I couldn’t face my friends so I went straight to my room without any feedback. Instead, I called my elder sister and bombarded her with how my day went. I was looking for someone to agree with me that I had tried my best but rather, she encouraged me. She advised I think about the kids and go back to the slum.

Needless to say, I lost my sleep. The first thing the following morning, I was on my way to the slum. I saw the city wake up right before me. I was not able to get any form of transportation so I had to trek. I saw as mad and homeless people woke up at their different stores.

Eventually, I got to the slum and was surprised to see the conditions in which they slept. I resumed my position from the previous night and watched as they woke up one after the other. They were shocked to see me. I’m certain they must have wondered if I spent the night there. I greeted them and waved at the kids as the elders still did not want them around me.

I sat with Galala who bought rice and beans for her breakfast and was eating it with her bare hand, she asked me to join her, I wanted to turn down the offer but I realised everyone was waiting on my reaction so I decided to join her.

I couldn’t leave and they wouldn’t leave for their places of work as well. The time was far gone and I was already feeling tired and sleepy but couldn’t just leave without making any headway. As I was thinking of how and when to leave, one of the fathers shouted at me in pidgin English “you deaf, we say we no wan school” meaning “are you deaf, we said we don’t want school”.

With this, I stood up and carried the chalkboard we brought the previous day and left. Meanwhile Galala who had just concluded her ablution couldn’t continue with her prayers, she stood still and was crying.

I was broken with hopelessness. I did not know how to help the kids. I went back to school, straight to the prayer ground, not to pray but to have a good cry. I told God how discouraged and tired I was. I determined to give it all a break and live like a normal student.


I realised that,

  • No doesn’t mean never.
  • Its okay to take a break but don’t give up.

 Let’s meet here soon, as I will be letting it all out. You sure don’t want to miss the next series.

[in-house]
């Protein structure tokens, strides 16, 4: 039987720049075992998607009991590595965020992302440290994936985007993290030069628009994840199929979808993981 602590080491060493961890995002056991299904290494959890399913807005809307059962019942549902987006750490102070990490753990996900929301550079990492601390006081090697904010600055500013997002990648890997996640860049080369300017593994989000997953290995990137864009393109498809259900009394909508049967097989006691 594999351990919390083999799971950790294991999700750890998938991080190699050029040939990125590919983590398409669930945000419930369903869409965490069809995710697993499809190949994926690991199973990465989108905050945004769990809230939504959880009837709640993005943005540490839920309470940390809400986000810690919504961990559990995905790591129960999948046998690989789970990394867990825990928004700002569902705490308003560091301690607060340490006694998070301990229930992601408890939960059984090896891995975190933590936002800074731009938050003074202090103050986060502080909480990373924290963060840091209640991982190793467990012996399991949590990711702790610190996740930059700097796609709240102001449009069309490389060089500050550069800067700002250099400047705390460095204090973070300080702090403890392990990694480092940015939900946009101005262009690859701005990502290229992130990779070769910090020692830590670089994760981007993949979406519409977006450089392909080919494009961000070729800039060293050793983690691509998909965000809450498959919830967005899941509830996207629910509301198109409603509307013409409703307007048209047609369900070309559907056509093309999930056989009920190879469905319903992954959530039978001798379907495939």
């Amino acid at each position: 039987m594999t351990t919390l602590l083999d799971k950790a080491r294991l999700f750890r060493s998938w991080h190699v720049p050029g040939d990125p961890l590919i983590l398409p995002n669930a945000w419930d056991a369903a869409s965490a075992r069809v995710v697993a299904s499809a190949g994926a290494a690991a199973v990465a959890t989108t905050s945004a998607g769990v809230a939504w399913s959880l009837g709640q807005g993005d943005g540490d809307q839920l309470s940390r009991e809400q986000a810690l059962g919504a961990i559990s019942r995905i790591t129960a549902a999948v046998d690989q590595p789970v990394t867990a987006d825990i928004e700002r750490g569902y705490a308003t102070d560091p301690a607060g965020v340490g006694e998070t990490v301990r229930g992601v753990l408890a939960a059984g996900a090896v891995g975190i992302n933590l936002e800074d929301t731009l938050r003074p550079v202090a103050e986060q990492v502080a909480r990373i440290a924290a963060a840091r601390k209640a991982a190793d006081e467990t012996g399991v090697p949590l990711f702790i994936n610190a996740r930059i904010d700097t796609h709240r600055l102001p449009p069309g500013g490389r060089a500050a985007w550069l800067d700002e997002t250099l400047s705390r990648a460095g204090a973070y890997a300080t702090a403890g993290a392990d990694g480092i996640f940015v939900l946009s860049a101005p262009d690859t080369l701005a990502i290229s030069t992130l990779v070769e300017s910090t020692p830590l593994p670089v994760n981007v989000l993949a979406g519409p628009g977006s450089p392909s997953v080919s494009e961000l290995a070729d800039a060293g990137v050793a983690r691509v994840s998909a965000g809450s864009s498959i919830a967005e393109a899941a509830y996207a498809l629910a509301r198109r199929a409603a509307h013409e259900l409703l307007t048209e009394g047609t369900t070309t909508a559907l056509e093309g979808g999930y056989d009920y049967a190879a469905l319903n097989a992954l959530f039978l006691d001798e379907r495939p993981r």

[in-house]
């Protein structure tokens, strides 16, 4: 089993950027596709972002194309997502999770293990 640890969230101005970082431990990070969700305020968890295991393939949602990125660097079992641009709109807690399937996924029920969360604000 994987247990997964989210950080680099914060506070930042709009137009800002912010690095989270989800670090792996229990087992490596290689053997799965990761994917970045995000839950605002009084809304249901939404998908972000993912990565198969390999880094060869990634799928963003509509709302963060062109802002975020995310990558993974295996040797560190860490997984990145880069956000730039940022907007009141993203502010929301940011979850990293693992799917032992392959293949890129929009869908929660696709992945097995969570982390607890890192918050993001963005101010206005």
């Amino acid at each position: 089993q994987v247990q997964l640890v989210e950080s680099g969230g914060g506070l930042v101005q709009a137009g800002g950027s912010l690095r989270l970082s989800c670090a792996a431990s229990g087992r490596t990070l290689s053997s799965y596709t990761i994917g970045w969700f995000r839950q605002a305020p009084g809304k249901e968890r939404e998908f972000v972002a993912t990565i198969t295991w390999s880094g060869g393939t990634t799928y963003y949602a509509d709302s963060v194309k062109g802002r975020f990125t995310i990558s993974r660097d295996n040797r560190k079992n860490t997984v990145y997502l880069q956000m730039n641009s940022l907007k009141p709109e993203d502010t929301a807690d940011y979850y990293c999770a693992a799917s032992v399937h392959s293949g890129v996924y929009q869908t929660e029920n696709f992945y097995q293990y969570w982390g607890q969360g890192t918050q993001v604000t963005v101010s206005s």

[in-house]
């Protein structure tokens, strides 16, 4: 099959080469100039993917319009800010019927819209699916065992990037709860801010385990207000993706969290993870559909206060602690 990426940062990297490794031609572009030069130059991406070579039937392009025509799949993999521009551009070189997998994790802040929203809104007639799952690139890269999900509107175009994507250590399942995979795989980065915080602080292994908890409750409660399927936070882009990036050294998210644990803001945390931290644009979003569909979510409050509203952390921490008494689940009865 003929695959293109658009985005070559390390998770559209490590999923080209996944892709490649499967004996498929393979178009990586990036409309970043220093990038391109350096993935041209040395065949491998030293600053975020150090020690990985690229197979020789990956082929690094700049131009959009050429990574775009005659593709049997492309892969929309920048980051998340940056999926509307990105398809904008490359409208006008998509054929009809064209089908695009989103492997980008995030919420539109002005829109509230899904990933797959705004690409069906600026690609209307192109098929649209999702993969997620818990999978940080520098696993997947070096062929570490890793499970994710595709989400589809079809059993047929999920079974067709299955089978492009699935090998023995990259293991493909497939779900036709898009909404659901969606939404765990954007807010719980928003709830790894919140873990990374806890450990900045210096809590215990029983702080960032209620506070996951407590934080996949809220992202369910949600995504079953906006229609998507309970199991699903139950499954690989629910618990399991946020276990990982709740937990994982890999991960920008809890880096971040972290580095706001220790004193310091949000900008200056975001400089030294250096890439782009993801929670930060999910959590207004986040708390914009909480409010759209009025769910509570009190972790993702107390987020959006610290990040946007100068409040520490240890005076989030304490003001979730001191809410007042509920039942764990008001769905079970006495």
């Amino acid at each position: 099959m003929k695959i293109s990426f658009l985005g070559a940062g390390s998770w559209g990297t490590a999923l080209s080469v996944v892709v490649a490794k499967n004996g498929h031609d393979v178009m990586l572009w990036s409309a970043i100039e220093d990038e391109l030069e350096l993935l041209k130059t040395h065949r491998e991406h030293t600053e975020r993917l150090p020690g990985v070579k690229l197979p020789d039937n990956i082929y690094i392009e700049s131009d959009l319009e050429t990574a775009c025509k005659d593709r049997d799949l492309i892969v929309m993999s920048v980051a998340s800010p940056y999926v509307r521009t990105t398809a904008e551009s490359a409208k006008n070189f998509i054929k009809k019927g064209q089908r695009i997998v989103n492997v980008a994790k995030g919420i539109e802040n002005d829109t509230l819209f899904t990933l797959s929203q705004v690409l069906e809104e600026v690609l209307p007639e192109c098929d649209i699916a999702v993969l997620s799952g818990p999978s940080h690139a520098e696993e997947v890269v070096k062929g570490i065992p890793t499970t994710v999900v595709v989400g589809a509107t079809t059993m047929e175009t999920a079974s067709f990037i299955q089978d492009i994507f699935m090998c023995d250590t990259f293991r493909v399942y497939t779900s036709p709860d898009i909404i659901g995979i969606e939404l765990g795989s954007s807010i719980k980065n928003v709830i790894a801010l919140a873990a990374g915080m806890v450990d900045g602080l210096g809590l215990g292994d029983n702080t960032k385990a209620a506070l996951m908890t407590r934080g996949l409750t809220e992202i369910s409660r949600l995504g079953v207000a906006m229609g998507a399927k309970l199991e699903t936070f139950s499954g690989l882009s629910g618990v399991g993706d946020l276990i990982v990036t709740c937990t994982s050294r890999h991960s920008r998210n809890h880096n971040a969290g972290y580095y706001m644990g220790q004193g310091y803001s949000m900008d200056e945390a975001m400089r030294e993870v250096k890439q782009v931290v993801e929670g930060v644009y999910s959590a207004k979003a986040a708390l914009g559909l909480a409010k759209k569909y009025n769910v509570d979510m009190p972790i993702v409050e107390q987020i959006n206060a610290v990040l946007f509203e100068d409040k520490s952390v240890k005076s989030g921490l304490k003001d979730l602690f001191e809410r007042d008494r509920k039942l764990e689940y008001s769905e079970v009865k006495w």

This period of lockdown is the best time to work on that dream of yours.

I will be glad to walk you through it. Let me know what you think in the comment section, I’ll be glad to read from you.

Your Friend,

Ma Funmi.

11 thoughts on “THE CITY WOKE UP BEFORE ME.Series 24”

  1. Good work, Ma Funmi!!!
    This “pandemic era” is an opportunity to discover that “hidden treasures” within us.
    This is “awesomely brilliant”! 😀😉
    Waiting for the next series…
    Stay blessed, sis!

  2. I will create time to go through your write up retrospectively. Must say you are good at it, you took me back to the previous series, and was almost going to the one before that, if not for the meeting I have in the next few minutes. Am wondering if anybody that follows you will want to break out without serious competing reasons. Except, the person does not fave the interest o a child at heart.

    Keep up the good work

  3. Otunla Oluwadamilola

    Hmmmm,ma Funmi…..I was humbled when you joined to eat the food,what if you got an infection, Hmm,this makes me relate to the post after this,Can you die for the course?? Hmmmm,I have a vision for the youth but sometimes I don’t even know where to start.

    1. Good to read from you. You can private chat me,lets have a word regarding your vision for the youth. This season is the best time to work on it.

  4. Adebayo Abayomi

    Very relatable

    You made it easy to relate with and I felt every bit of story told both emotionally and physiologically, the story was well told and composed even someone will not much education will be able to relate well



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